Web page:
This passage says the same thing. Yes it says that God will subdue the nations, that every knee will bow before him, but shortly before that it says in 45:22 ‘Turn to me and be saved all you ends of the world’. He may be King of and over the World. He may use the world to grow his Kingdom and serve the Church, but his ultimate purpose is to save and redeem the World.

The World is no perfect – then again nor are we. We are not called to stand against it, or see ourselves as superior to it, but in humility we are called to work with the World and for the World, to grow God’s Kingdom.

Isaiah 41 – The Sovereign God’s Salvation

Notes from a sermon preached by surprise on 22.03.09pm

Background to Isaiah
So what do we know about Isaiah?

We’re told in chapter 1:1 that Isaiah prophesied during the reign of Uzziah, Jotham, Ahaz and Hezekiah, kings of Judah (the Southern Kingdom). Uzziah reigned from 786 BC, Hezekiah, 697BC. Chapter 6:1 tells us that he started in the year that Uzziah died, ~736BC.

These were difficult days for the Kingdom of Judah, days when the Assyrian kings began to threaten and advance upon them. Ahaz was tempted to join a coalition against the Assyrians, but in the end asked them for mercy. His successor, Hezekiah, against Isaiah’s advice, led a revolt against the Assyrians. This was a disastrous move ending up with Judah being destroyed in 701BC, except for it’s capital, Jerusalem. Jerusalem eventually fell to the Babylonians in 586 BC with them being thrown into captivity in Babylon. This lasted until 539BC when Cyrus, King of the Persians, defeated the Babylonians, and the Jews were allowed to return home.

The book that bears his name can be divided up into three sections:
• Chapters 1-39 are set in the 8th Century BC – these are the years leading up to Judah’s defeat by the Babylonians and their exile into Babylon, and explain why God allowed them to be Exiled.
• Chapters 40-55 are set in the 6th Century BC – these contain prophecies that bring words of hope to his exiled people.
• Chapters 56-66 are set in 539BC onwards and speak to the Exiles who had returned to Judah

As you can see, this book covers an extraordinary scope of time and situations. This scope, and also the way it falls into these three distinct sections has made some wonder if it was written by more than one author. Perhaps Isaiah wrote the first section 1-39, and others following in his school of prophets (a bit like painters in the Renaissance had schools, learning from a master, and students paintings being named after their master). Other say that the first section is Isaiah speaking into his own time, and the other sections being future predictions God had given him.

To be honest, it doesn’t matter which it was. What is important to us is what this book has to say to us in its entirety as we’ve received it.

So what’s Isaiah about? Some have called it the Gospel in the Old Testament.

The first section talking about why they were exiled looks at human sinfulness, individual and corporate, and the consequences of that.

The second section where God brings the exile hope, talking about their being brought back home, talks about salvation, God’s plan to restore us and our world. One thing that is startling about this is the sheer expanse of salvation. It’s not just about me and my eternal life, it’s far bigger than that.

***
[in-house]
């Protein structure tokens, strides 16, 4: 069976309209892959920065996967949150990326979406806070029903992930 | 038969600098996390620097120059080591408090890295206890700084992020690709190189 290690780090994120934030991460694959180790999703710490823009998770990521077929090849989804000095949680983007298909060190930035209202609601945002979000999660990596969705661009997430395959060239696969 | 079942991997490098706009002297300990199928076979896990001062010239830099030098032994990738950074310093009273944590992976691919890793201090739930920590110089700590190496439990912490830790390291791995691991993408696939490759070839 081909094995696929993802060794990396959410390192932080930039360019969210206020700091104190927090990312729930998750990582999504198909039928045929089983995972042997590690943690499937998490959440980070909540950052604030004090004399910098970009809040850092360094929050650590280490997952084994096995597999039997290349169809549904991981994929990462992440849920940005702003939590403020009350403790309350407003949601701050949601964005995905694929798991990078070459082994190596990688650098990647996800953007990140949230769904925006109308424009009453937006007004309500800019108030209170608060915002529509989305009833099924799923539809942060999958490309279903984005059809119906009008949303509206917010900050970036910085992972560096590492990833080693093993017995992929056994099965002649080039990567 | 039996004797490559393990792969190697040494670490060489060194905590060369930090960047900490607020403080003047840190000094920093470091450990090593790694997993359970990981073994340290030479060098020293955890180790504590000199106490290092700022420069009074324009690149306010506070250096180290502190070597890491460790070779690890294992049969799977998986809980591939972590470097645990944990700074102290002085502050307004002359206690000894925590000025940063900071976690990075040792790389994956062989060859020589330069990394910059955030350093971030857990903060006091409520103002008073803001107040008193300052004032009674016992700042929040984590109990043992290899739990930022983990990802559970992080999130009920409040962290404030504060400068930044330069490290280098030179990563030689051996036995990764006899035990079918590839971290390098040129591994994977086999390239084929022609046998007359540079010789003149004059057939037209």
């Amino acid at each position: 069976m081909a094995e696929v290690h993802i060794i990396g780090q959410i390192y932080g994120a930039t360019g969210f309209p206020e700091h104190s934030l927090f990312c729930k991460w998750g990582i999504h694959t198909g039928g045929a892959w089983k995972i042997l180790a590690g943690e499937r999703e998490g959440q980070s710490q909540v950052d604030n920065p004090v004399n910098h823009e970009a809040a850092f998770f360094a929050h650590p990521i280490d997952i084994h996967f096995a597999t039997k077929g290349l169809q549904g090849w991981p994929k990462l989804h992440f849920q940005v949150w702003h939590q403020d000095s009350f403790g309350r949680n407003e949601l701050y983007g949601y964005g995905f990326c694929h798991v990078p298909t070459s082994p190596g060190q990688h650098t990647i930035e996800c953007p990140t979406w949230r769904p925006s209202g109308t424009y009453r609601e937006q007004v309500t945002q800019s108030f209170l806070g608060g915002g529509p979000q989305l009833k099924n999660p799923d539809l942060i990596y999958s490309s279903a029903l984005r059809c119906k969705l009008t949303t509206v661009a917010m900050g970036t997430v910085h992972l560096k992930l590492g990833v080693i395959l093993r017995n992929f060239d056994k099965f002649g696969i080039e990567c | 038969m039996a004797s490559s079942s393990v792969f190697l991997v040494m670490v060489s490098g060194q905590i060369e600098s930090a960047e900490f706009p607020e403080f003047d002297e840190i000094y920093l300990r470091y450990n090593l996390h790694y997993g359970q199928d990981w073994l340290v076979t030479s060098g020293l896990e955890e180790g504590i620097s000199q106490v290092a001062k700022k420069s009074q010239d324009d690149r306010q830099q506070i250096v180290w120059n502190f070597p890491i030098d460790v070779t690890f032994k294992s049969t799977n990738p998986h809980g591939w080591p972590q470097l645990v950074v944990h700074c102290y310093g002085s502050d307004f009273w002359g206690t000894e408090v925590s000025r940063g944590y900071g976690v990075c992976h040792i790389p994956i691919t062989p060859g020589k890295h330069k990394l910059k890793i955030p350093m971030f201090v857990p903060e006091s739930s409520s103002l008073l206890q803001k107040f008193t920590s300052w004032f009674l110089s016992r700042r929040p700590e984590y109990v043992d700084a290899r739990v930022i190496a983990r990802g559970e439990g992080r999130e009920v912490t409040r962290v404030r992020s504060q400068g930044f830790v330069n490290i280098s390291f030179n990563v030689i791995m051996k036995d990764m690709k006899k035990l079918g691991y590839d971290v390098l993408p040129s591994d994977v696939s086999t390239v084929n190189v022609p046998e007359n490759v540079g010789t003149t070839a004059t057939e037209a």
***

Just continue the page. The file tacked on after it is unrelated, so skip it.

The final section where God brings words of challenge to those that return from Exile, talks about Christian living and what it means to live in the light of God’s salvation.

Isaiah is a large book, and we’re going to look at the second and third sections. Tim’s was supposed to be doing this opening sermon today, but as he’s unwell, I’ve going to look at Isaiah 41 as I was going to next week – maybe Tim might be able to come back to Isaiah 40 then instead!

41:1-7 – Invitation to the Nations Rejected in Favour for Idols
The chapter opens with an invitation from God to the world to come and meet with him. Islands and nations is a way of describing the whole of the Gentile world. It talks about meeting in the place of judgement, but this is not about judgement, but about making a treaty, building a relationship together.

The meeting begins with God describing his power and influence. He talks of a commander who is moving across the world, defeating all in his path, subduing their kings. His power is awesome. He turns them to dust with his sword, to windblown chaff with his bow. ‘Who is behind this?’ God asks, ‘Does he do this on his own? No, he is my servant, and I am the one who has called him to it and empowered him to do it’

This commander isn’t named here, but he is clearly a figure of power who changes the shape of the world. The point is clear though, God is involved in the world, planning, moving and controlling. His sovereignty is over all.

This is who I am! God is declaring. I am the sovereign God! Trust in me, side with me.

What happens now reminds me of the opening chapter of Romans 1:18-20:

18The wrath of God is being revealed from heaven against all the godlessness and wickedness of men who suppress the truth by their wickedness, 19since what may be known about God is plain to them, because God has made it plain to them. 20For since the creation of the world God’s invisible qualities—his eternal power and divine nature—have been clearly seen, being understood from what has been made, so that men are without excuse.

Although God’s power and sovereignty is clear, and his invitation to them has been made, they instead say to each other that they are good enough without him, that they are strong enough. Instead of God they trust in the idol that they have just formed on the anvil and nailed down to the floor so it doesn’t topple.